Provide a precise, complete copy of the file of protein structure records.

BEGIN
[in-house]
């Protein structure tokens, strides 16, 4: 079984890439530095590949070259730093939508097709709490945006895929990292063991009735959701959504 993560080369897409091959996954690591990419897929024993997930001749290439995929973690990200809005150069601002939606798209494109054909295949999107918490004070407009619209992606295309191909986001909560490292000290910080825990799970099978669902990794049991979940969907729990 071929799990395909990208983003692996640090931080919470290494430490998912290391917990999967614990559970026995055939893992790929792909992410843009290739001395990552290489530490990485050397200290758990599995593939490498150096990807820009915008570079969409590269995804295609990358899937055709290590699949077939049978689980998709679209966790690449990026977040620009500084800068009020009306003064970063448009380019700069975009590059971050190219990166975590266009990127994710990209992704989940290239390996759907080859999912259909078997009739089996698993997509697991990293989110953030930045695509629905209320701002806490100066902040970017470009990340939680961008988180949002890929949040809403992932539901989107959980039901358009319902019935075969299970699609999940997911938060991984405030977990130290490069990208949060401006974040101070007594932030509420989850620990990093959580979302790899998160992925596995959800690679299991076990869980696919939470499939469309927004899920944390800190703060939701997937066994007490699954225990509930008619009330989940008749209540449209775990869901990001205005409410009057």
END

[in-house]
């Protein structure tokens, strides 16, 4: 079984890439530095590949070259730093939508097709709490945006895929990292063991009735959701959504 993560080369897409091959996954690591990419897929024993997930001749290439995929973690990200809005150069601002939606798209494109054909295949999107918490004070407009619209992606295309191909986001909560490292000290910080825990799970099978669902990794049991979940969907729990 071929799990395909990208983003692996640090931080919470290494430490998912290391917990999967614990559970026995055939893992790929792909992410843009290739001395990552290489530490990485050397200290758990599995593939490498150096990807820009915008570079969409590269995804295609990358899937055709290590699949077939049978689980998709679209966790690449990026977040620009500084800068009020009306003064970063448009380019700069975009590059971050190219990166975590266009990127994710990209992704989940290239390996759907080859999912259909078997009739089996698993997509697991990293989110953030930045695509629905209320701002806490100066902040970017470009990340939680961008988180949002890929949040809403992932539901989107959980039901358009319902019935075969299970699609999940997911938060991984405030977990130290490069990208949060401006974040101070007594932030509420989850620990990093959580979302790899998160992925596995959800690679299991076990869980696919939470499939469309927004899920944390800190703060939701997937066994007490699954225990509930008619009330989940008749209540449209775990869901990001205005409410009057």